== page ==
Among the constantly changing stack of books on my bedside table are a trio of volumes always there for their timeless inspiration. Now joining On the Road, John Adams, and the Bible is Man Bites Dog. For a wiener lover like myself, it truly is biblical—full of history, drama, and wonder. It is a joy to browse at leisure and a solid read front to back, endlessly informative as well as entertaining. This ambitious ode to the most American food of all bolsters one's faith in our nation's taste, which, however it gets politicized, industrialized, or sanitized, remains full of character and mischief.
Gary Allen
In Man Bites Dog, Bruce Kraig has taken us on a veritable Magical Mystery Meat Tour, replete with amusing arcana and delicious digressions on every page—with the possible exception of the many pages that pheature phantastic photos by Patty Carroll. Gimme one with everything.
John Fox
As a hot dog fanatic, I devour any reading material whatsoever having to do with the subject of hot dogs. Man Bites Dog is the best and most comprehensive book about hot dogs, their regional styles, history, and culture, and the people who serve, make, and enjoy America's favorite food. I heartily recommend this book for the casual hot dog eater as well as the hardcore hot dog aficionado.
Serious Eats
Man Bites Dog looks to be a much deeper dive into the current state of hot dog culture in the United States. Definitely number one on my list this year.
Gazette
Partnering with photographer Patty Carroll, the pair explore the hot dog’s place in our society from the metal carts so popular in New York City and Chicago to iconic restaurants like Pink’s famous Hot Dog in Los Angeles.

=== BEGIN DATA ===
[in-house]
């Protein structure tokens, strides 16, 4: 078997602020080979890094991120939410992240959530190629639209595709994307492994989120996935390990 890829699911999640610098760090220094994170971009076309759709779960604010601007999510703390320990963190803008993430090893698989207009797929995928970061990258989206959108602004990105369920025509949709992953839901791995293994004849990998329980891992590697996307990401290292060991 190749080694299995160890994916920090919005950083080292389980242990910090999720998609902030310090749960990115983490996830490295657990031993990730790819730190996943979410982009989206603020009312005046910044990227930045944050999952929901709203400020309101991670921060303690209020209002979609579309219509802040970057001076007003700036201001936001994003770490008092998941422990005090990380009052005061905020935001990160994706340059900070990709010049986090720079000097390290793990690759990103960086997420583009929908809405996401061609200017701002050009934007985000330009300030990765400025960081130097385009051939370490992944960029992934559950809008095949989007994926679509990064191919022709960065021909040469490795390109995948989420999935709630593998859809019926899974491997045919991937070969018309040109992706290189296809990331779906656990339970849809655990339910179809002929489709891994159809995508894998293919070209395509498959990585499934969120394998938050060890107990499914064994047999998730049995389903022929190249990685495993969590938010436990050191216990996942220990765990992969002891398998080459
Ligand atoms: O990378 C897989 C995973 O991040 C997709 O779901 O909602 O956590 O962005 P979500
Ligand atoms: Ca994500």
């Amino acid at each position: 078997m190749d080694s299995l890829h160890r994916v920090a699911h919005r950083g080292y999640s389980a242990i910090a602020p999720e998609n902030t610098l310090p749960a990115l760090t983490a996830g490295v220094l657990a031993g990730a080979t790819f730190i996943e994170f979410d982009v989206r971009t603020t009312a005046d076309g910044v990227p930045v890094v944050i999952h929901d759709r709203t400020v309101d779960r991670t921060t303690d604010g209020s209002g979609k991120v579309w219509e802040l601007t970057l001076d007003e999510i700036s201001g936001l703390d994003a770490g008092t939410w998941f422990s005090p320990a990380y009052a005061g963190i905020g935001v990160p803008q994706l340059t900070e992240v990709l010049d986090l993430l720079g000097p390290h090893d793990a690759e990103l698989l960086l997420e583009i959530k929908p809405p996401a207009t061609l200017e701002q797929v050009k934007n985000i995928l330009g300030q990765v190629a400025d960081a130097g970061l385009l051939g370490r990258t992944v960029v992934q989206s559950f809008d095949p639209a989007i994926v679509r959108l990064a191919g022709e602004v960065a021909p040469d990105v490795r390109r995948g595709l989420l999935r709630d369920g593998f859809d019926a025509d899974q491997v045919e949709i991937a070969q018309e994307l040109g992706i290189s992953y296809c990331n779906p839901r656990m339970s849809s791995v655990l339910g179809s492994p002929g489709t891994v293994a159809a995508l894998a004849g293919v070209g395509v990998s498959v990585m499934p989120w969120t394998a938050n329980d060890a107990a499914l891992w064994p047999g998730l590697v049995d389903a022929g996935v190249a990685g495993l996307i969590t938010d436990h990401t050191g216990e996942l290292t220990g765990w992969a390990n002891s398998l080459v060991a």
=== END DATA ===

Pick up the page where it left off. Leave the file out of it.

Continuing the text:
Milwaukee Journal Sentinel
Digging into the love and lore behind an unassuming ballpark staple, they (Bruce Kraig and Patty Carroll) offer a guided tour of immigrant culture, gastronomic history and hot doggeries coast to coast.
Michael Stern
Among the constantly changing stack of books on my bedside table are a trio of volumes always there for their timeless inspiration. Now joining On the Road, John Adams, and the Bible is Man Bites Dog. For a wiener lover like myself, it truly is biblical—full of history, drama, and wonder. It is a joy to browse at leisure and a solid read front to back, endlessly informative as well as entertaining. This ambitious ode to the most American food of all bolsters one's faith in our nation's taste, which, however it gets politicized, industrialized, or sanitized, remains full of character and mischief.
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Product Details

  • ISBN-13: 9780759120747
  • Publisher: AltaMira Press
  • Publication date: 11/20/2012
  • Series: Rowman & Littlefield Studies in Food and Gastronomy
  • Sold by: Barnes & Noble
  • Format: eBook
  • Pages: 200
  • Sales rank: 1,373,840
  • File size: 86 MB
  • Note: This product may take a few minutes to download.

Meet the Author

Bruce Kraig, professor emeritus at Roosevelt University, is a noted food historian and widely sought-after expert on the lore, allure, and culture of the hot dog. He is the top dog.

Patty Carroll, adjunct professor of photography at the School of the Art Institute of Chicago, specializes in photographing American popular culture. Previous projects include Elvis impersonators; sleazy bars, motels, and restaurants at night; and American suburban lawns.
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Table of Contents


Acknowledgments
Introduction

1. Inside the Dog: Lore and History
2. Democratic Food and Popular Culture
3. Hot Dog People: Entrepreneurs, Experts, and Fans
4. Hot Dog Emporia: Signs and Meanings
5. Doggie Styles

Recipes
Notes
Selected Bibliography
Index
About the Author and the Photographer